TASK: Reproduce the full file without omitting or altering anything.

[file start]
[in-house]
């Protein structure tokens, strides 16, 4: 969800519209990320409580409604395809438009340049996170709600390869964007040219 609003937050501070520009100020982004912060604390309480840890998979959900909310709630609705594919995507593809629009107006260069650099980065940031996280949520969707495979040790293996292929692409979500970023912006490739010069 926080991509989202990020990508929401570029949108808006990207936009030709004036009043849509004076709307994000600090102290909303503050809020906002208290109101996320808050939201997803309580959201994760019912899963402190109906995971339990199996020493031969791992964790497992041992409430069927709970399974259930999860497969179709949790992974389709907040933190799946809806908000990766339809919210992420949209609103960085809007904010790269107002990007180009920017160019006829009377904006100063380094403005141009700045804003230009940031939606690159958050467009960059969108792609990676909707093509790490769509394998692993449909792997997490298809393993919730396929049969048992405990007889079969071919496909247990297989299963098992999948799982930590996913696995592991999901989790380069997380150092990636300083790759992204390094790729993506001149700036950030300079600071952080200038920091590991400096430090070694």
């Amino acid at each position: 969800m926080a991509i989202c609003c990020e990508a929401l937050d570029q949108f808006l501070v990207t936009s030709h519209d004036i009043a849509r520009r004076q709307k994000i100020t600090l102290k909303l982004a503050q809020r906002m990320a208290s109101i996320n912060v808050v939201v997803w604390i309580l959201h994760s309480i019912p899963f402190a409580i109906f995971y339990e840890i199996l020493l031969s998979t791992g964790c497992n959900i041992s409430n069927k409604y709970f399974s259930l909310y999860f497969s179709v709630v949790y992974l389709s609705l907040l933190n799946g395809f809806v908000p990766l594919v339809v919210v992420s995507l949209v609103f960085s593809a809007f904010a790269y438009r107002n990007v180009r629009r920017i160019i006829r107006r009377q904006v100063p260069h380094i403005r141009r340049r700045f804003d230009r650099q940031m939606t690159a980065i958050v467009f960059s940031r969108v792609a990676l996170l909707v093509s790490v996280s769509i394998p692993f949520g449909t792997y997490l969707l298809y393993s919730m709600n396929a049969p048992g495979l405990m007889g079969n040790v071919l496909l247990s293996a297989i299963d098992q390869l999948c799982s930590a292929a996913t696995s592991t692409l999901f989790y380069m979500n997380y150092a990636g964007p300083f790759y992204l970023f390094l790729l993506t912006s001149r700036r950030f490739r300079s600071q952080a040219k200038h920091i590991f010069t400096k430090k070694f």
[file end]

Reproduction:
[in-house]
């Protein structure tokens, strides 16, 4: 969800519209990320409580409604395809438009340049996170709600390869964007040219 609003937050501070520009100020982004912060604390309480840890998979959900909310709630609705594919995507593809629009107006260069650099980065940031996280949520969707495979040790293996292929692409979500970023912006490739010069 926080991509989202990020990508929401570029949108808006990207936009030709004036009043849509004076709307994000600090102290909303503050809020906002208290109101996320808050939201997803309580959201994760019912899963402190109906995971339990199996020493031969791992964790497992041992409430069927709970399974259930999860497969179709949790992974389709907040933190799946809806908000990766339809919210992420949209609103960085809007904010790269107002990007180009920017160019006829009377904006100063380094403005141009700045804003230009940031939606690159958050467009960059969108792609990676909707093509790490769509394998692993449909792997997490298809393993919730396929049969048992405990007889079969071919496909247990297989299963098992999948799982930590996913696995592991999901989790380069997380150092990636300083790759992204390094790729993506001149700036950030300079600071952080200038920091590991400096430090070694």
């Amino acid at each position: 969800m926080a991509i989202c609003c990020e990508a929401l937050d570029q949108f808006l501070v990207t936009s030709h519209d004036i009043a849509r520009r004076q709307k994000i100020t600090l102290k909303l982004a503050q809020r906002m990320a208290s109101i996320n912060v808050v939201v997803w604390i309580l959201h994760s309480i019912p899963f402190a409580i109906f995971y339990e840890i199996l020493l031969s998979t791992g964790c497992n959900i041992s409430n069927k409604y709970f399974s259930l909310y999860f497969s179709v709630v949790y992974l389709s609705l907040l933190n799946g395809f809806v908000p990766l594919v339809v919210v992420s995507l949209v609103f960085s593809a809007f904010a790269y438009r107002n990007v180009r629009r920017i160019i006829r107006r009377q904006v100063p260069h380094i403005r141009r340049r700045f804003d230009r650099q940031m939606t690159a980065i958050v467009f960059s940031r969108v792609a990676l996170l909707v093509s790490v996280s769509i394998p692993f949520g449909t792997y997490l969707l298809y393993s919730m709600n396929a049969p048992g495979l405990m007889g079969n040790v071919l496909l247990s293996a297989i299963d098992q390869l999948c799982s930590a292929a996913t696995s592991t692409l999901f989790y380069m979500n997380y150092a990636g964007p300083f790759y992204l970023f390094l790729l993506t912006s001149r700036r950030f490739r300079s600071q952080a040219k200038h920091i590991f010069t400096k430090k070694f």